Date: 12/22/97 at 19:15:33 From: Smith, Cassandra Subject: Probability distribution I have written to you before with much success. I am once again stumped. I have tried several times to answer this question and even though the answers are available to me, I am unable to solve it. A county containing a large number of rural homes is thought to have 60% of those homes insured against fire. Four homeowners are chosen at random and x are found to be insured against fire. Find the probability distribution for x. What is the probability that at least 3 of the 4 are insured? I am able to find p(0) = 0.0256 and the p(4) = 0.1296 The answers to p(1) = 0.1536 p(2) = 0.3456 p(3) = 0.3456 Probability of 3 out of 4 = 0.4572 I have tried to work towards these answers without any success. Please show me how to solve this problem. Thank you.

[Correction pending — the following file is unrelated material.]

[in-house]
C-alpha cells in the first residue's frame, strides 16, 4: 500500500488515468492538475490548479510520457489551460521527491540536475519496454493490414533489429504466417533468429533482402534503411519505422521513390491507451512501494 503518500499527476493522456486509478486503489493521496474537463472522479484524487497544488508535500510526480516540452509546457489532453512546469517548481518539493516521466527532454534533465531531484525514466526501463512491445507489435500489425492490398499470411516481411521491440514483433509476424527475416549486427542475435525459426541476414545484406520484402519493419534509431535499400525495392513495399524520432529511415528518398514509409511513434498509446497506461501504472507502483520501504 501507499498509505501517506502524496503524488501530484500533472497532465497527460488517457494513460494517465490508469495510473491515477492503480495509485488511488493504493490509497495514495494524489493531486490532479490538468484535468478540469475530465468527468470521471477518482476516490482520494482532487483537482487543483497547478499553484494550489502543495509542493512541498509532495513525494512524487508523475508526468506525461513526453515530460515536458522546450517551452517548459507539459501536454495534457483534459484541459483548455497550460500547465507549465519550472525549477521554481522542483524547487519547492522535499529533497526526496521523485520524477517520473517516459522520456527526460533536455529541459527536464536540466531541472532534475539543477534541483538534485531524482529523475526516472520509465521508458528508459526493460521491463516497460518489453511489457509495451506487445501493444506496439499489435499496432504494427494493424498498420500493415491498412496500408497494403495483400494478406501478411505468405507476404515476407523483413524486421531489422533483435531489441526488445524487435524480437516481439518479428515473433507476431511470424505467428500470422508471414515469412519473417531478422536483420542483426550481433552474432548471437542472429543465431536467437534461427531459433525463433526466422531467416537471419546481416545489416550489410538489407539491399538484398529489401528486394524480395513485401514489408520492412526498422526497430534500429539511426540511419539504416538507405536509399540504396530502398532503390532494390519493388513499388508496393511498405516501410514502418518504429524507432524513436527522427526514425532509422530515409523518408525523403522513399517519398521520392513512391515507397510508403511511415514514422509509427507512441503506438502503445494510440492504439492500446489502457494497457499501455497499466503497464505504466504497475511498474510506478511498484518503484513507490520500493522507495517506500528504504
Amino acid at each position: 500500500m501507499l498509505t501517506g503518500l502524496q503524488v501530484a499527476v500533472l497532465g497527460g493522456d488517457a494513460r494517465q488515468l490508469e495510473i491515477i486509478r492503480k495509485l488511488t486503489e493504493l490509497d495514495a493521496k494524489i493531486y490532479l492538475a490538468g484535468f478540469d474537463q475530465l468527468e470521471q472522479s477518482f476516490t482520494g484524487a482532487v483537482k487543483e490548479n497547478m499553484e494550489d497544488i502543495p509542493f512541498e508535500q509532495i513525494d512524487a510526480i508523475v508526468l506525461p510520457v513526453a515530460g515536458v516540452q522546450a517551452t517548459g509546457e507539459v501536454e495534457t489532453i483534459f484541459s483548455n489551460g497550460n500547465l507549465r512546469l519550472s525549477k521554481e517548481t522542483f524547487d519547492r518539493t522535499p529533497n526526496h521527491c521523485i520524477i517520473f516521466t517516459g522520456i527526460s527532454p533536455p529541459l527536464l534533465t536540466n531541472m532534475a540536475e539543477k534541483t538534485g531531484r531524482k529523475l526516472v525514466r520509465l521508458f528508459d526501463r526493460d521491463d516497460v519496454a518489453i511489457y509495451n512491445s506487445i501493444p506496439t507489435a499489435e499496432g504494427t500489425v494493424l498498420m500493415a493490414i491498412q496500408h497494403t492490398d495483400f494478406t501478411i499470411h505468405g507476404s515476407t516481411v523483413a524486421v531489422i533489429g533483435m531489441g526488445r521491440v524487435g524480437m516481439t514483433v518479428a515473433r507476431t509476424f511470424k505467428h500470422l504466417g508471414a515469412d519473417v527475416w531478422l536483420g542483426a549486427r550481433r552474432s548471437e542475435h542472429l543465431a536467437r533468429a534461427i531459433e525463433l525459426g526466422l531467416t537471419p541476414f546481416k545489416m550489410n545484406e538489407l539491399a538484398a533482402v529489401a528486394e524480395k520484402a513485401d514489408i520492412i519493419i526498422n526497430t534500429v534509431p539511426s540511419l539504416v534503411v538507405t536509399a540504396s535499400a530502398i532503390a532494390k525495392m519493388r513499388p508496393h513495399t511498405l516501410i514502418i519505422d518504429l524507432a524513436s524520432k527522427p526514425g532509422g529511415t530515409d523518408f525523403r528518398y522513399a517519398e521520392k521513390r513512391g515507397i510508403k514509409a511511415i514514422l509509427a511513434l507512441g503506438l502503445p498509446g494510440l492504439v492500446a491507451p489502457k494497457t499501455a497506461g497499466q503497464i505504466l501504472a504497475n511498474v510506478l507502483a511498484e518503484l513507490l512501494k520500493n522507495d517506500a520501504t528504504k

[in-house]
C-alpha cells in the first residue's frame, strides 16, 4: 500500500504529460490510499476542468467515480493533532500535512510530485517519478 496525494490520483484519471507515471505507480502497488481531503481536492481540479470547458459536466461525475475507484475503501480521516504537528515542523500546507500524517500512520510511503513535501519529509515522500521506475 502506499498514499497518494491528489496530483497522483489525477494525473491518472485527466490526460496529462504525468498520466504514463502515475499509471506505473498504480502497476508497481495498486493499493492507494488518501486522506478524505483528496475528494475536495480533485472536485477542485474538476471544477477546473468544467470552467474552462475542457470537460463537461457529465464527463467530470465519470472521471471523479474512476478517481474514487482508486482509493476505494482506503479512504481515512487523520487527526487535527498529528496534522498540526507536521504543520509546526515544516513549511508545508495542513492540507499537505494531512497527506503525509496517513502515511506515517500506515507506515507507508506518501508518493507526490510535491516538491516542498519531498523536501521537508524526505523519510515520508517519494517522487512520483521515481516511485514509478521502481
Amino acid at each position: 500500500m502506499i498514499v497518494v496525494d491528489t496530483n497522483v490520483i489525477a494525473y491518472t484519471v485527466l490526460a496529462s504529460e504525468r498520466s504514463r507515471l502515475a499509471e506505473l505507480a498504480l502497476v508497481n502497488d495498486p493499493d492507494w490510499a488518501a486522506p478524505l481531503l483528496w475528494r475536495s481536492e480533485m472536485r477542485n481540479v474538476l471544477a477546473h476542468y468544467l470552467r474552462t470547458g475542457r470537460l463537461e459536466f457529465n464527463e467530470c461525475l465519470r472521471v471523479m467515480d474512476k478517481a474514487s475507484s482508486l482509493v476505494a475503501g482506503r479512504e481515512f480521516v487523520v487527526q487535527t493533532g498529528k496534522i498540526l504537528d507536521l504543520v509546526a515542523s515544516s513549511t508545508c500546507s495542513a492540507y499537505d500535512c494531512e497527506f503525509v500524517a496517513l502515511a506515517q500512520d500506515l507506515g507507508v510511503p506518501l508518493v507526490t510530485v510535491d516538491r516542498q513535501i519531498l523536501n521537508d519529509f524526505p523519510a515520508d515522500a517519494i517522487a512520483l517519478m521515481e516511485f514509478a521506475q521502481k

Date: 01/28/98 at 13:54:14 From: Doctor Sonya Subject: Re: Probability distribution What you have described is known as a Bernoulli trial. You use a Bernoulli trial when you want to know the number of successes in n trials. For example, if I have a probablity of 0.34 of winning a game, I could use Bernoulli trials to tell me my probability of winning three out of five. "What does this have to do with insurance?" you may ask. Well, if my game is picking a house, and I win that game if the house is insured, we can use Bernoulli trials to find the probability of "winning" 0, 1, 2, 3, or 4 times. This is also the probability that 0, 1, 2, 3, or 4 of the houses are insured. One thing that has to be true about our game before we can use Bernoulli trials is that each play must be independent. This means that one house having insurance has nothing to do with its neighbor also having insurance. I'm sure there's a chapter about Bernoulli trials in your textbook if you want more information. Let's say I have n trials (or n plays of a game), with a probability p for success. Then the probability that I will win EXACTLY k of these n trials is given by P(X = k) = (n choose k) * (p^k) * (1 - p)^(n-k) So for our problem, if n = 4, and k = 3, and p = .6 we have P(X = 3) = (4 choose 3) * (.6^3) * (.4)^1 = (4) * (.6^3) * .4 = (4) * (.216) * .4 = .3456 However, this isn't all. Your problem asked for the probability of "at least 3" being insured. So if 4 of the 4 get insurance, then the problem is also solved. I'll let you use the Bernoulli trials for P(X=4). (Remember that k=4.) Thus the probability that at least 3 of the four houses are insured is: P(X=4) + P(X=3) and you'll see that these are the answers you're looking for. Good luck, and don't hesitate to write back with more questions. -Doctor Sonya, The Math Forum Check out our web site! http://mathforum.org/dr.math/
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